Shaping the Future: An insight into Digital Construction Week 2018

October 26, 2018 9:48 am

Last week, Waldeck’s digital experts attended Digital Construction Week 2018 at the Excel in London.

In conjunction with the UK governments ‘Year of Engineering’, we focussed on this month’s theme of ‘Shaping the Future’ to share our insights from the event.

Digital Specialist, Sagal Rooble, discusses her interpretation of some key topics from the event.

Technologies

As the construction industry evolves rapidly, emerging technologies and integrated processes are rapidly changing the way we plan, construct, maintain and utilise the built environment around us.

Technology will continue to augment the way we operate and will only become more prevalent as we enter an age of digitally enabled construction. However the maturing industry has developed core fundamentals that have founded its existence to date and provide important lessons learned that cannot be forgotten during this digital disruption.  Successful solutions are typically an achievement of both man and machine.

In order to drive the industry forward it is imperative that organisations adopt the use of emerging technologies and disruptive processes to exploit the potential within the construction industry. Outputs harnessing data-driven analysis are already beginning to improve how the built environment is designed, constructed, and operated.

Lean principles have driven efficiency into a number of industries and now we are able to harness large data sets we can use this data to inform future decision making. We are beginning to see construction industry disruption from other industries where business founded on deep learning platforms and data-centric technologies such as Amazon enter into the marketplace.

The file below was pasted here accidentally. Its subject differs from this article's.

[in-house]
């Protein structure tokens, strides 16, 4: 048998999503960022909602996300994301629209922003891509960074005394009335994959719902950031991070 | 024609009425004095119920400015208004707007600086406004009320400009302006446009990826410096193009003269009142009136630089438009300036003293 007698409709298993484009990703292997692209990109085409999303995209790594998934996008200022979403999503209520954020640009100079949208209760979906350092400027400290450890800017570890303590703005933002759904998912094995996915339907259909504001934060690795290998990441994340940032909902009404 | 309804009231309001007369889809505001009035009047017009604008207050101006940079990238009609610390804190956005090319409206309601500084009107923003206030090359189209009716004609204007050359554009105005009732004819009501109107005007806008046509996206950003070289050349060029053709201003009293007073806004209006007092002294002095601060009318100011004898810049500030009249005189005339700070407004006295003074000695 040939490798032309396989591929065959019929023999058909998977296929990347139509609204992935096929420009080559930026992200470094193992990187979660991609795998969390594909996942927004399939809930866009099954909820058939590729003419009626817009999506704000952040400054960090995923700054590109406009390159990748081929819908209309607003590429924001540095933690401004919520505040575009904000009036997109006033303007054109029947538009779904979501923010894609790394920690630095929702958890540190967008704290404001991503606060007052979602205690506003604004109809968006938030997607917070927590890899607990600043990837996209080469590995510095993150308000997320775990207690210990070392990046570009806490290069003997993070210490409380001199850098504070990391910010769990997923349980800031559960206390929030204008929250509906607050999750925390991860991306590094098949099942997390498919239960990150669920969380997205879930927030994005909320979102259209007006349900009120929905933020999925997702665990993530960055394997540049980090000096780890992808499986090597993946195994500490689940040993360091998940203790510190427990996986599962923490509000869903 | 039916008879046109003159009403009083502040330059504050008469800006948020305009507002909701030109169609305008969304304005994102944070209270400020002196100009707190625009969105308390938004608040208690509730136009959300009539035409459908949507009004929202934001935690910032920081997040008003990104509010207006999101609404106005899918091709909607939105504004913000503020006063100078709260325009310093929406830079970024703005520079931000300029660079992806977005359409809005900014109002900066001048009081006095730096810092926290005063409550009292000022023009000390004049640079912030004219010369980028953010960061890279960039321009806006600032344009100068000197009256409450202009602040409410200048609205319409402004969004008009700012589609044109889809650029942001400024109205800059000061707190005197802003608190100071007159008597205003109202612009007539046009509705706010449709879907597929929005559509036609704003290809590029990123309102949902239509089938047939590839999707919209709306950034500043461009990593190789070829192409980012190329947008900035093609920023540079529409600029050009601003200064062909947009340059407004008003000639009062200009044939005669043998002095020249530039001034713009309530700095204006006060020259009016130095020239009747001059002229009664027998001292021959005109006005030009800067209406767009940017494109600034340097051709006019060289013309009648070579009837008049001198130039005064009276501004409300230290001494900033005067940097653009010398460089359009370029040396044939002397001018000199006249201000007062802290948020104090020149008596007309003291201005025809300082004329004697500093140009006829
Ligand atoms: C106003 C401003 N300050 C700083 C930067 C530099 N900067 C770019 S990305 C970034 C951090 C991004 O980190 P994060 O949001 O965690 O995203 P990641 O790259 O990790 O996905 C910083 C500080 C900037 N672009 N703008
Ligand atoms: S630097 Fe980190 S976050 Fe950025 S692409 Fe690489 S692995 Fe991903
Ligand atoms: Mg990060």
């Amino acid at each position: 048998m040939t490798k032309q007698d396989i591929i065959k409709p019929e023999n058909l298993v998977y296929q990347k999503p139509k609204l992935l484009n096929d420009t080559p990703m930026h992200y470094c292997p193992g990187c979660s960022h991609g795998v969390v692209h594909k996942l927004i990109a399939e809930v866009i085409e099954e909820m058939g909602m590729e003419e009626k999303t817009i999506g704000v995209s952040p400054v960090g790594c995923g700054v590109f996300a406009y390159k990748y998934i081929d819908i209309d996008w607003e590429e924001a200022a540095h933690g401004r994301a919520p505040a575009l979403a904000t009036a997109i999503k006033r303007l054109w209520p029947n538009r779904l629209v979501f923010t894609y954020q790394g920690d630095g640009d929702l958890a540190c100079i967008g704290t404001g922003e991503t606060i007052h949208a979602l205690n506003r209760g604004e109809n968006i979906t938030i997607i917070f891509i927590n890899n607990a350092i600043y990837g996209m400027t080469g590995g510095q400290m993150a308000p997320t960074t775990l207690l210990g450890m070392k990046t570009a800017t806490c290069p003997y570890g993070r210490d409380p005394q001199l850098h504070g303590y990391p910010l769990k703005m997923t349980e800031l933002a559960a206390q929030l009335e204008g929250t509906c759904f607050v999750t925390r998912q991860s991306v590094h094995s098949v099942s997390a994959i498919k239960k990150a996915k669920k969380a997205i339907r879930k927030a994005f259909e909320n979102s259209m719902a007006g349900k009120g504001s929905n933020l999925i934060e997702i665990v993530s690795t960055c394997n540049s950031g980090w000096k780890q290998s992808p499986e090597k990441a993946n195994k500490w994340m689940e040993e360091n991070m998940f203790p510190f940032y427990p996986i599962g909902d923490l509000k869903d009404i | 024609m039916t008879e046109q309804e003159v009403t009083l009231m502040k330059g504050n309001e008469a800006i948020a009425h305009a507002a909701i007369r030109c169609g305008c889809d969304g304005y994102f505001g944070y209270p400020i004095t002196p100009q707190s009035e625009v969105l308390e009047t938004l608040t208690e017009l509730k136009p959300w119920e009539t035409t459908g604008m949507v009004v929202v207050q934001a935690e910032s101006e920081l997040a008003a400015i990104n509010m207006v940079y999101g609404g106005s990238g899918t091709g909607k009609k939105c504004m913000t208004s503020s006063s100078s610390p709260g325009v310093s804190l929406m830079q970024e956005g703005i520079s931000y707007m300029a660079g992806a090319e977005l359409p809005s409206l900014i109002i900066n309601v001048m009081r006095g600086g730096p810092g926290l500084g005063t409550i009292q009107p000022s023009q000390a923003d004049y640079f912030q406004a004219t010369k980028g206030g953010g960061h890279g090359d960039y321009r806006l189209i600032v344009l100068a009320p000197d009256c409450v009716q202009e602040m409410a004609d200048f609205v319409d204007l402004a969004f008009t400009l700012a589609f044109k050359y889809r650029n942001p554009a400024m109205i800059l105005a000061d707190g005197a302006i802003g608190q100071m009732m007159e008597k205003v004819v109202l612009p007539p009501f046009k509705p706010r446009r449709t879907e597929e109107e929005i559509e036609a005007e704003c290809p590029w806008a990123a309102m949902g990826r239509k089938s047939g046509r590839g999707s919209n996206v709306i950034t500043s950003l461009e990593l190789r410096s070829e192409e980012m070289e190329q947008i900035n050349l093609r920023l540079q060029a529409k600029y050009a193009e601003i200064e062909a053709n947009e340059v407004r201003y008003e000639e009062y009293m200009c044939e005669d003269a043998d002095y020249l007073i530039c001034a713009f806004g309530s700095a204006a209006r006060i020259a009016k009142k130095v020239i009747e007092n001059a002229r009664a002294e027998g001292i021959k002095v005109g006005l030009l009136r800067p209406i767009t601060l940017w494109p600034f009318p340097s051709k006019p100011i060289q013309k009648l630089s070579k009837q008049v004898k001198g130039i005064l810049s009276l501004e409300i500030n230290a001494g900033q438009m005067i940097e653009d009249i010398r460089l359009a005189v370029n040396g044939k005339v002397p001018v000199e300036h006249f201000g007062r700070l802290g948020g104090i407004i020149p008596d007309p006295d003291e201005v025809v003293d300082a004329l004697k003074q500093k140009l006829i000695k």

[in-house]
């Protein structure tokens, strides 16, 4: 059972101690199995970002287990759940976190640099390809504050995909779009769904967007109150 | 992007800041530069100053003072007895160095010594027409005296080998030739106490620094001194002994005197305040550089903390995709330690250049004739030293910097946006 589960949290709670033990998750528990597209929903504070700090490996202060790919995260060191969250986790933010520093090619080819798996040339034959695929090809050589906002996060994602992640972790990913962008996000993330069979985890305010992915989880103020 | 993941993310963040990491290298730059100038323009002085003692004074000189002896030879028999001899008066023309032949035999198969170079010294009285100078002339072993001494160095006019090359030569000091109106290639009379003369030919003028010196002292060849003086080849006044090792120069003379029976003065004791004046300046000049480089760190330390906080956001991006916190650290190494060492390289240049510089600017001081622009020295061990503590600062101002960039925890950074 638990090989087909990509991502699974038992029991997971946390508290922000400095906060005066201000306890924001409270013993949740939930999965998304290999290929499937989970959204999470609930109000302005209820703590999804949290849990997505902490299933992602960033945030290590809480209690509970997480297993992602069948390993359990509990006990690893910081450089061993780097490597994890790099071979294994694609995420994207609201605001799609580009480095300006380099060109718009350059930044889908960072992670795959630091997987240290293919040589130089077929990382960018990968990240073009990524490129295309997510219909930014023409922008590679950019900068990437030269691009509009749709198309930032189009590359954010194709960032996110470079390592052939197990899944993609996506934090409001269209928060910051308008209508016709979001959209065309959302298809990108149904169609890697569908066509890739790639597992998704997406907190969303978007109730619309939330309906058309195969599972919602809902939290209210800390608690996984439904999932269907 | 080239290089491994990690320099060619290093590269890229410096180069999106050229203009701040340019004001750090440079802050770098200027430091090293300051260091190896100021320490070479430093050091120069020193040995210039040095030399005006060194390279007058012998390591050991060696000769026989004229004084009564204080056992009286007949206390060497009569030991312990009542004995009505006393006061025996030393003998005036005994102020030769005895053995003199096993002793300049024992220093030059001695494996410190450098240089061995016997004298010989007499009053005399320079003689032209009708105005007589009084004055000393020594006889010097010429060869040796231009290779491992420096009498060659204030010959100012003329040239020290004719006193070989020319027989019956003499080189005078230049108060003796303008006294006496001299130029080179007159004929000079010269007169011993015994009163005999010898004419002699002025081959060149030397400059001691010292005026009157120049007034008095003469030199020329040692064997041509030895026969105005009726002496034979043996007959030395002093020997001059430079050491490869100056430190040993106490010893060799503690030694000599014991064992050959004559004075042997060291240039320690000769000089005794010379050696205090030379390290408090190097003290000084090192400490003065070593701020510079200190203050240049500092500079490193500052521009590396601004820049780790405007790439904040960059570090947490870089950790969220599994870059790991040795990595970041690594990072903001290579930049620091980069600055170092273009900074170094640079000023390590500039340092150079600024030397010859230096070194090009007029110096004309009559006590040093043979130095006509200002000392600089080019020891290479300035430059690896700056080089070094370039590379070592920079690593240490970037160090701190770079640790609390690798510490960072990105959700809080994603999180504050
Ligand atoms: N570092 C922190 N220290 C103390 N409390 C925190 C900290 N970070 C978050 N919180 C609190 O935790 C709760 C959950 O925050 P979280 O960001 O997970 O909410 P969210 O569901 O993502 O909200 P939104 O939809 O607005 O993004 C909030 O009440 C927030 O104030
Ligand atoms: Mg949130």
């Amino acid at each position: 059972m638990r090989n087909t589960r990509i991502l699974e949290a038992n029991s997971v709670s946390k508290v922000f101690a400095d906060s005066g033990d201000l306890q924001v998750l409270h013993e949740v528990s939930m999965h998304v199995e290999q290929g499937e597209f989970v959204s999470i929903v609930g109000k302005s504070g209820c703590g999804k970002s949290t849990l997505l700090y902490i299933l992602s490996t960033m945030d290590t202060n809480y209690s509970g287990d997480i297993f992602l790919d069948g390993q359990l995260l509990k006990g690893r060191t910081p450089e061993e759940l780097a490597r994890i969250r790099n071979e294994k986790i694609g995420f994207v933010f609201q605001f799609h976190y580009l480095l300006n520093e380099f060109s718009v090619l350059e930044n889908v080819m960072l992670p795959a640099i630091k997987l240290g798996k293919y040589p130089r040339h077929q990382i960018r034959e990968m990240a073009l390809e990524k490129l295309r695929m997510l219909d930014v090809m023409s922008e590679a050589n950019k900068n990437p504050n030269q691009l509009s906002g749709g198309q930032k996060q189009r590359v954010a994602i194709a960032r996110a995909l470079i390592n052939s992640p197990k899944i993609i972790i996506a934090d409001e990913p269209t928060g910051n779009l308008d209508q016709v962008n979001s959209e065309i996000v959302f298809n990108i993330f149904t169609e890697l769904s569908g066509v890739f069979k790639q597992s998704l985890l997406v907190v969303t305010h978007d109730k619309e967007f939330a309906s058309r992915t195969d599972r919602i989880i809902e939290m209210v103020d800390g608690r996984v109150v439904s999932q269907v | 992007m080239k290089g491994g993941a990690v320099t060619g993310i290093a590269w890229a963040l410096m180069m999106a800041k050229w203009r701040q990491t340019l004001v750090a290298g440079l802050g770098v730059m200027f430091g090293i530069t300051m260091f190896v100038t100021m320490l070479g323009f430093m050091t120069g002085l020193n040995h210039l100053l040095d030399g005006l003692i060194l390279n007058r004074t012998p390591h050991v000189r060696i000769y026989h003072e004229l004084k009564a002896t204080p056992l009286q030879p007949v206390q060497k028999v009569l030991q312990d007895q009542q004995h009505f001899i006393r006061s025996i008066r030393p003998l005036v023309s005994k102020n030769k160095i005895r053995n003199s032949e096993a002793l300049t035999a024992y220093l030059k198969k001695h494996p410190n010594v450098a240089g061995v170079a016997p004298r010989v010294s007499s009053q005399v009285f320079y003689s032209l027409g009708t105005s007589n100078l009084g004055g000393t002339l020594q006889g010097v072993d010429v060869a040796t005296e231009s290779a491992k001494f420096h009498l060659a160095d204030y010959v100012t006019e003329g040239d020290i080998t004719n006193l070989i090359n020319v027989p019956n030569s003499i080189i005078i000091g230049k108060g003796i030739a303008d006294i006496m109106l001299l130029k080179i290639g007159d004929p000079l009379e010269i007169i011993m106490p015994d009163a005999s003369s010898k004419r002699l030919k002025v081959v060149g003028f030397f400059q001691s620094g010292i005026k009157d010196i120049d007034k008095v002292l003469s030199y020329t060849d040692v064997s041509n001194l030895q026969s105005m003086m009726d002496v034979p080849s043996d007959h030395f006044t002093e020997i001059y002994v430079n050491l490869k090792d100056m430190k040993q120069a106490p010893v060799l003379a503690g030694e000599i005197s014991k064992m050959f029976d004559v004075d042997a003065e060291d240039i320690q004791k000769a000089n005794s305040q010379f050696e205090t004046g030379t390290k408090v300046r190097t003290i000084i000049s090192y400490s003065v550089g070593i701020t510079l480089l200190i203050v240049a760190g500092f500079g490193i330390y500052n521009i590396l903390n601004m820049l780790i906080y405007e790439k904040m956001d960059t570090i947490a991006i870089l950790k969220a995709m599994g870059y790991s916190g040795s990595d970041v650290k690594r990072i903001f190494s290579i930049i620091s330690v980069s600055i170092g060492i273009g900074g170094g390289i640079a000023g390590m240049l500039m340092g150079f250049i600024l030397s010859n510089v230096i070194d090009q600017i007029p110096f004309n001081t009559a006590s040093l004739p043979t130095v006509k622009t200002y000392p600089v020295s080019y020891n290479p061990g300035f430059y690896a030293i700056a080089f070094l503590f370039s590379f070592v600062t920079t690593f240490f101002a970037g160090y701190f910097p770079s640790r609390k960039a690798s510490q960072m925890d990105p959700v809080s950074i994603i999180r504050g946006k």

On-site Operations

The Digital Construction Week ‘On-Site Arena’, sponsored by BlueBeam showcased just how much of an asset the use of technology on-site is proving to be as the industry continues to evolve. Benefits of technology for the future of on-site were demonstrated through:

  • The ability to correct and resolve issues that occur on-site much more quickly through the use of tablets, scanners and IoT
  • The stream-lining of snagging processes by being able to collaborate in the real-time and Mixed Realities (MR)
  • Wearable technology enabling the collection of real-time data. Anything that can be measured on site can therefore be tracked, analysed, reported and inform future decisions

Industry 4.0

Imagine a Construction Industry without ambiguity?!

Artifical Intelligence (AI) and its subsets; Machine learning, Neural Networks and Deep Learning hold the key to unlocking a delivery model previously only dreamed of. By automating activities previously undertaken by a person, repetitive tasks will soon become common-place for machines.

It was discussed that ‘learning, unlearning and relearning is an everyday phenomena of modern day life’. We all have an obligation to learn about technology that we never knew we needed to know about.

Final Thoughts

Sagal concluded: “One of my key takeaways from the day, was that to see innovations and future innovations being implemented as part of the forwardness within our industry is amazing to see and very inspiring indeed. The future of technology however should not focus on reinventing the wheel time after time, because this is unsustainable.

However, if you are creating something new and absolutely unique with a real value, search for the offline processes, learn how it works and, then try to change the process with the help of technology and the digital tools available to you.”

Statistics show that 36% of new technology implementation fails because of poor fit with current processes. If you want to bring about change, a great start is to look for solutions that are already working in other industries (probably after failing once or twice), and that with a small adjustment, can be applied to the AEC industry.”

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